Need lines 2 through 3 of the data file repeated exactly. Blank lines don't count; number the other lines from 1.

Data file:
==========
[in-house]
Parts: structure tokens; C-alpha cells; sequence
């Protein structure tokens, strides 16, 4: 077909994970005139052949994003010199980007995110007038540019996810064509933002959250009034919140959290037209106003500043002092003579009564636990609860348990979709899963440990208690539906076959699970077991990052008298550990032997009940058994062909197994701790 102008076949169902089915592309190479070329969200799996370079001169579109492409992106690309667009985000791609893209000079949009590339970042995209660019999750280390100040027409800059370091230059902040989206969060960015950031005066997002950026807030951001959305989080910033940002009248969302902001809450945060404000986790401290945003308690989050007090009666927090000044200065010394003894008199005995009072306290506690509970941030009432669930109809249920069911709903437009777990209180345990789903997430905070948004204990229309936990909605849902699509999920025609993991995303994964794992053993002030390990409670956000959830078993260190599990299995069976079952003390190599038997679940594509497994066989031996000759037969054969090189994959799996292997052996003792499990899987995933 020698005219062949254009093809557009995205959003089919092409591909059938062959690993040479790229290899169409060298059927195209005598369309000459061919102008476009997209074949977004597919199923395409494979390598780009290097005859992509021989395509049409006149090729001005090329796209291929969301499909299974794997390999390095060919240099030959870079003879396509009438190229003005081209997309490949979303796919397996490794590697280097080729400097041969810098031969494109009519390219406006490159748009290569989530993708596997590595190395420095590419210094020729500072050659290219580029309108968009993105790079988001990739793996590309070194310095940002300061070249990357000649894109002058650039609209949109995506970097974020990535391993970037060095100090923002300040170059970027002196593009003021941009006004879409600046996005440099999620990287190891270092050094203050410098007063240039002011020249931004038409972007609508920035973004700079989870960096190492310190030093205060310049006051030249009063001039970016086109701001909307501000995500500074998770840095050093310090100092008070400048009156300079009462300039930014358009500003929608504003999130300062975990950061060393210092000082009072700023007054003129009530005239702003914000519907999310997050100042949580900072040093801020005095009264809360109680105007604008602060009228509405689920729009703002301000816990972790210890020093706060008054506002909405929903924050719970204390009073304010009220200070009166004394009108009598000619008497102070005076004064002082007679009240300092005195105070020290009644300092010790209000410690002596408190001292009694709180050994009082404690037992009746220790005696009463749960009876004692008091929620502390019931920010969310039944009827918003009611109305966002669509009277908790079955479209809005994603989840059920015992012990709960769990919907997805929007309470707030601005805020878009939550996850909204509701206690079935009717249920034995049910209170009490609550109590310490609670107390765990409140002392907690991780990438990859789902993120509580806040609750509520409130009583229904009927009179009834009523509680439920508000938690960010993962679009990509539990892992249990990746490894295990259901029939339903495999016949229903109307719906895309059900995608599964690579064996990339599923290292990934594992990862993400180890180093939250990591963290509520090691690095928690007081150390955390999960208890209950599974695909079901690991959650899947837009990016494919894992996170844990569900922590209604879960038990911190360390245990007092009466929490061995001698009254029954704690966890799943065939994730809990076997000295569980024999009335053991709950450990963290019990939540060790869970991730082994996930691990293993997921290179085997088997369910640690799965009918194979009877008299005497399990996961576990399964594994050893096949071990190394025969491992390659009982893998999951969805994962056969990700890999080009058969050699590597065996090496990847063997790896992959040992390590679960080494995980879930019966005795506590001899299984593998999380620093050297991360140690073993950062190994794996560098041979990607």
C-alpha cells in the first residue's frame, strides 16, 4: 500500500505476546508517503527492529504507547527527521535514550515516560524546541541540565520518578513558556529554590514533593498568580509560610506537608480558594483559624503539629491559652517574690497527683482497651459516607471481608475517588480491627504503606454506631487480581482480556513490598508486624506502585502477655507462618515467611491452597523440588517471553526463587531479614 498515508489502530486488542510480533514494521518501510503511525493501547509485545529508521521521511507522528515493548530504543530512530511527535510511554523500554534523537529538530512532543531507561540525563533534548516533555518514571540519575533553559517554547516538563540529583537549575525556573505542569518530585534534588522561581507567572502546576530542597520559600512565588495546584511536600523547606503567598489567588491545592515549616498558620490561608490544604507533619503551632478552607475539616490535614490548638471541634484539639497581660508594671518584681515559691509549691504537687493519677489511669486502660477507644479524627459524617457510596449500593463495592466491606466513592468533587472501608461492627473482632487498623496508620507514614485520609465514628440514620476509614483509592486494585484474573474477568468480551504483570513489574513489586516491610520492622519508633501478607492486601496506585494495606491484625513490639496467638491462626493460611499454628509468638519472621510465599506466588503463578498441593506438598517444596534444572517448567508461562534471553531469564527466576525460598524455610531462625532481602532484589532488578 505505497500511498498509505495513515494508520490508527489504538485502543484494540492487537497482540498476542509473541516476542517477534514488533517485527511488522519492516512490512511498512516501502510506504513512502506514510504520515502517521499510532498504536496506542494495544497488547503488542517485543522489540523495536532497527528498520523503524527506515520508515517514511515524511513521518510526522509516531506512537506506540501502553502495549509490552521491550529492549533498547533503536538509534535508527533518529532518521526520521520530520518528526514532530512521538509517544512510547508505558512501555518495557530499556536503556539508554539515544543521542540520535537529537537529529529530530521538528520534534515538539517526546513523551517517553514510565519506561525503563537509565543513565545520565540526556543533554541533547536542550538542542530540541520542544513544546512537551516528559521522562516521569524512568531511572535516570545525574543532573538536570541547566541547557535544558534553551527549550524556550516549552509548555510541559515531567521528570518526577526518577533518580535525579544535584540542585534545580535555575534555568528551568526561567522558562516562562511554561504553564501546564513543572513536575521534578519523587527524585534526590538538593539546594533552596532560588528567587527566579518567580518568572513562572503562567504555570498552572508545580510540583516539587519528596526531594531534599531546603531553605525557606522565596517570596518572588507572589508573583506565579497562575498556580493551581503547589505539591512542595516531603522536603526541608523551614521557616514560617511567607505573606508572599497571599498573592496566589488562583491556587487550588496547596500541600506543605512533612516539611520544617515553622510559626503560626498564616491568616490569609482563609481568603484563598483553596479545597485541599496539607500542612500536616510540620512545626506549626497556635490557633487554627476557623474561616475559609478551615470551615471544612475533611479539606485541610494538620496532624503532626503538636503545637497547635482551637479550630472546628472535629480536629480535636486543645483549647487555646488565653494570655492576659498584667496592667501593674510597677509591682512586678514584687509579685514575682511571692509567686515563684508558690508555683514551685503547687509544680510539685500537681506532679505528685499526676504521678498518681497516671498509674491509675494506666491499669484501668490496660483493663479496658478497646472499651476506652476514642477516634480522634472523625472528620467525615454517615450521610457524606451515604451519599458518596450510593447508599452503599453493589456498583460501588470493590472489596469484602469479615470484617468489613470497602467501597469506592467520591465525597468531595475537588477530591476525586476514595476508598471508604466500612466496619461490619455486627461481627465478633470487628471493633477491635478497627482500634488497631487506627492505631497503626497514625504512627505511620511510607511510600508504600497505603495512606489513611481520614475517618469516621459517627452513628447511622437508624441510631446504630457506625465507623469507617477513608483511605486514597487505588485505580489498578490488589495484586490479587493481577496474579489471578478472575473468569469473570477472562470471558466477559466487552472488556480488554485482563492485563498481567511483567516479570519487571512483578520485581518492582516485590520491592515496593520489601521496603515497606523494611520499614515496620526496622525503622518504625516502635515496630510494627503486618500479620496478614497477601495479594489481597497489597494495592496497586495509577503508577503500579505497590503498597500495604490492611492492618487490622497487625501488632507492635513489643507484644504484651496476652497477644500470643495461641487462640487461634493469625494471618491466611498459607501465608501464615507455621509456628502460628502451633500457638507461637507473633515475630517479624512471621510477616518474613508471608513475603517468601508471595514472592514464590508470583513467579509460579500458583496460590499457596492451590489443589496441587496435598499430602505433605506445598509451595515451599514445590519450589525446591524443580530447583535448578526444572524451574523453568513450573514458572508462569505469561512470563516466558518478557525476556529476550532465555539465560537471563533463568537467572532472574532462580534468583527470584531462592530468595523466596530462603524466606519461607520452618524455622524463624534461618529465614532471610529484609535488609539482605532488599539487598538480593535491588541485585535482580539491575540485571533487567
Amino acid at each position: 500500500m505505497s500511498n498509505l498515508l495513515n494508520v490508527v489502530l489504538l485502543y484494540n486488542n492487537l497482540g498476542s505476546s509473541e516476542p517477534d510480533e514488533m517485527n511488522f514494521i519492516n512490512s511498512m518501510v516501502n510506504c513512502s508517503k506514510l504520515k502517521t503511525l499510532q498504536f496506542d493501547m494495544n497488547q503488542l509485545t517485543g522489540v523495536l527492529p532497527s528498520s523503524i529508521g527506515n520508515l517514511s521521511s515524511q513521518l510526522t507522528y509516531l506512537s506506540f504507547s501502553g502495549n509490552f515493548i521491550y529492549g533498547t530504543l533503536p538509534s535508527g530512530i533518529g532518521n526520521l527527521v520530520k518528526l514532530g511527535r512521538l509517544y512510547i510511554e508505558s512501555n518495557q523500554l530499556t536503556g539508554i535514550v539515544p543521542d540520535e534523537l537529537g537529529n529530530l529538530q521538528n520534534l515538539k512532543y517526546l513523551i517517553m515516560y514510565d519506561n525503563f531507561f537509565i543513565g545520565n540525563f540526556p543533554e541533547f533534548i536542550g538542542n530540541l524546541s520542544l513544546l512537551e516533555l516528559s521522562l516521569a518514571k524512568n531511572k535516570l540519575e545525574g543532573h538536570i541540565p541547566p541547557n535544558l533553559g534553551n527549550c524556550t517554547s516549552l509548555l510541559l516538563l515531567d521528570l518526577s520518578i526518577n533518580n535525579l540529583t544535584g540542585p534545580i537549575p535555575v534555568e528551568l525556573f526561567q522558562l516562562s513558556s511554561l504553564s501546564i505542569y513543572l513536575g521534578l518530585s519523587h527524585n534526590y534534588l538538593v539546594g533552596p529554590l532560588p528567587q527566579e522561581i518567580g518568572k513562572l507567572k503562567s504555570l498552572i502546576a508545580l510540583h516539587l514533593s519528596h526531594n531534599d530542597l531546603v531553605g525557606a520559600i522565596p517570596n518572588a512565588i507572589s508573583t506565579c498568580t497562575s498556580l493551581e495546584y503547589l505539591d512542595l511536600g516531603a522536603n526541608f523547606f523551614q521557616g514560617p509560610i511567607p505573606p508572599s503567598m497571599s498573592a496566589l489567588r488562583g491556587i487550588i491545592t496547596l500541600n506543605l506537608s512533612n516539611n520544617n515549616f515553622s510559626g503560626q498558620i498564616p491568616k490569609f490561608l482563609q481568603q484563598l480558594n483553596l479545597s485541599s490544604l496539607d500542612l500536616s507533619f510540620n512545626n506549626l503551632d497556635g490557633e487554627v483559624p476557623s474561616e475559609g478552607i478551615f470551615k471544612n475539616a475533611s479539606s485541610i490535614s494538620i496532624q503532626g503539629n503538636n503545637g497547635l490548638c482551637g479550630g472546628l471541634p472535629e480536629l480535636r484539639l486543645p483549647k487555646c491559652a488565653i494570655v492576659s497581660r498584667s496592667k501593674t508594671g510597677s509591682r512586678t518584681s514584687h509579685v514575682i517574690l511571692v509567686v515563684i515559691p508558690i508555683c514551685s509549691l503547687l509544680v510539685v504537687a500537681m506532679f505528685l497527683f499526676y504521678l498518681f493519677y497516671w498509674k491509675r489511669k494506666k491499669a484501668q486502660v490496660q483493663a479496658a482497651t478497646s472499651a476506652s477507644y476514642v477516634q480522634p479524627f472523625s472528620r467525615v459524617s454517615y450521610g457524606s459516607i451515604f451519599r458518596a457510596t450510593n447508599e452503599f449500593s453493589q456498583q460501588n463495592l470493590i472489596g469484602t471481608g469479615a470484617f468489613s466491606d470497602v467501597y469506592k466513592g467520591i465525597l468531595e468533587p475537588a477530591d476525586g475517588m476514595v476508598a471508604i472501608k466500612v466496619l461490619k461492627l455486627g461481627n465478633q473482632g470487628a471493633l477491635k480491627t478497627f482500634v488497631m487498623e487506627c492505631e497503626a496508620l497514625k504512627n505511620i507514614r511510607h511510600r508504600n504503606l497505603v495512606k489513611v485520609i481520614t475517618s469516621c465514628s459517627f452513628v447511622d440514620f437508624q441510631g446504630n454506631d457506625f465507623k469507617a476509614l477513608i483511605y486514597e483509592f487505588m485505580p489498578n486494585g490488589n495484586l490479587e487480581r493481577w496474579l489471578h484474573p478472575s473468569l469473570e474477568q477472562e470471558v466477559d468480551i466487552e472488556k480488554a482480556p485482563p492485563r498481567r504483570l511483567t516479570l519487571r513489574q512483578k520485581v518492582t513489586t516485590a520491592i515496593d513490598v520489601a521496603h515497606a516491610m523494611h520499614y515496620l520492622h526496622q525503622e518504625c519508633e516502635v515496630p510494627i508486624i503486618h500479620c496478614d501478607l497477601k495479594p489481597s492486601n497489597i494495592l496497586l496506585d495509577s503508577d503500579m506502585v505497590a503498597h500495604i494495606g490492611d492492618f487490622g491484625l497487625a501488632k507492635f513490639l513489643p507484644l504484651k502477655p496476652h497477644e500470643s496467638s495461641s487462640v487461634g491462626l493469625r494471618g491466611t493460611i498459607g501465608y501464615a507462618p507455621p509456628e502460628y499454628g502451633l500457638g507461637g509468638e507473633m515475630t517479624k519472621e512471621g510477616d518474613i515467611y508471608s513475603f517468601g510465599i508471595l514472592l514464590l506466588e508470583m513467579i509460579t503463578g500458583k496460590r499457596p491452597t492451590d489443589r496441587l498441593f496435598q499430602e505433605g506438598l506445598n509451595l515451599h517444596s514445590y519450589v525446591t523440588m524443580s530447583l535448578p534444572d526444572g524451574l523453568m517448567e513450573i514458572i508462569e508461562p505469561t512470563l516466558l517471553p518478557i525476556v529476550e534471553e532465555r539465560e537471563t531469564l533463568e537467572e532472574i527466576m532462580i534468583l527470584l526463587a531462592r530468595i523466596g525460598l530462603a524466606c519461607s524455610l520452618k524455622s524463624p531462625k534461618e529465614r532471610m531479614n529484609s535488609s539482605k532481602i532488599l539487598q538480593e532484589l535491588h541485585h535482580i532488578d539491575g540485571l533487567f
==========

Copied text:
Parts: structure tokens; C-alpha cells; sequence
């Protein structure tokens, strides 16, 4: 077909994970005139052949994003010199980007995110007038540019996810064509933002959250009034919140959290037209106003500043002092003579009564636990609860348990979709899963440990208690539906076959699970077991990052008298550990032997009940058994062909197994701790 102008076949169902089915592309190479070329969200799996370079001169579109492409992106690309667009985000791609893209000079949009590339970042995209660019999750280390100040027409800059370091230059902040989206969060960015950031005066997002950026807030951001959305989080910033940002009248969302902001809450945060404000986790401290945003308690989050007090009666927090000044200065010394003894008199005995009072306290506690509970941030009432669930109809249920069911709903437009777990209180345990789903997430905070948004204990229309936990909605849902699509999920025609993991995303994964794992053993002030390990409670956000959830078993260190599990299995069976079952003390190599038997679940594509497994066989031996000759037969054969090189994959799996292997052996003792499990899987995933 020698005219062949254009093809557009995205959003089919092409591909059938062959690993040479790229290899169409060298059927195209005598369309000459061919102008476009997209074949977004597919199923395409494979390598780009290097005859992509021989395509049409006149090729001005090329796209291929969301499909299974794997390999390095060919240099030959870079003879396509009438190229003005081209997309490949979303796919397996490794590697280097080729400097041969810098031969494109009519390219406006490159748009290569989530993708596997590595190395420095590419210094020729500072050659290219580029309108968009993105790079988001990739793996590309070194310095940002300061070249990357000649894109002058650039609209949109995506970097974020990535391993970037060095100090923002300040170059970027002196593009003021941009006004879409600046996005440099999620990287190891270092050094203050410098007063240039002011020249931004038409972007609508920035973004700079989870960096190492310190030093205060310049006051030249009063001039970016086109701001909307501000995500500074998770840095050093310090100092008070400048009156300079009462300039930014358009500003929608504003999130300062975990950061060393210092000082009072700023007054003129009530005239702003914000519907999310997050100042949580900072040093801020005095009264809360109680105007604008602060009228509405689920729009703002301000816990972790210890020093706060008054506002909405929903924050719970204390009073304010009220200070009166004394009108009598000619008497102070005076004064002082007679009240300092005195105070020290009644300092010790209000410690002596408190001292009694709180050994009082404690037992009746220790005696009463749960009876004692008091929620502390019931920010969310039944009827918003009611109305966002669509009277908790079955479209809005994603989840059920015992012990709960769990919907997805929007309470707030601005805020878009939550996850909204509701206690079935009717249920034995049910209170009490609550109590310490609670107390765990409140002392907690991780990438990859789902993120509580806040609750509520409130009583229904009927009179009834009523509680439920508000938690960010993962679009990509539990892992249990990746490894295990259901029939339903495999016949229903109307719906895309059900995608599964690579064996990339599923290292990934594992990862993400180890180093939250990591963290509520090691690095928690007081150390955390999960208890209950599974695909079901690991959650899947837009990016494919894992996170844990569900922590209604879960038990911190360390245990007092009466929490061995001698009254029954704690966890799943065939994730809990076997000295569980024999009335053991709950450990963290019990939540060790869970991730082994996930691990293993997921290179085997088997369910640690799965009918194979009877008299005497399990996961576990399964594994050893096949071990190394025969491992390659009982893998999951969805994962056969990700890999080009058969050699590597065996090496990847063997790896992959040992390590679960080494995980879930019966005795506590001899299984593998999380620093050297991360140690073993950062190994794996560098041979990607």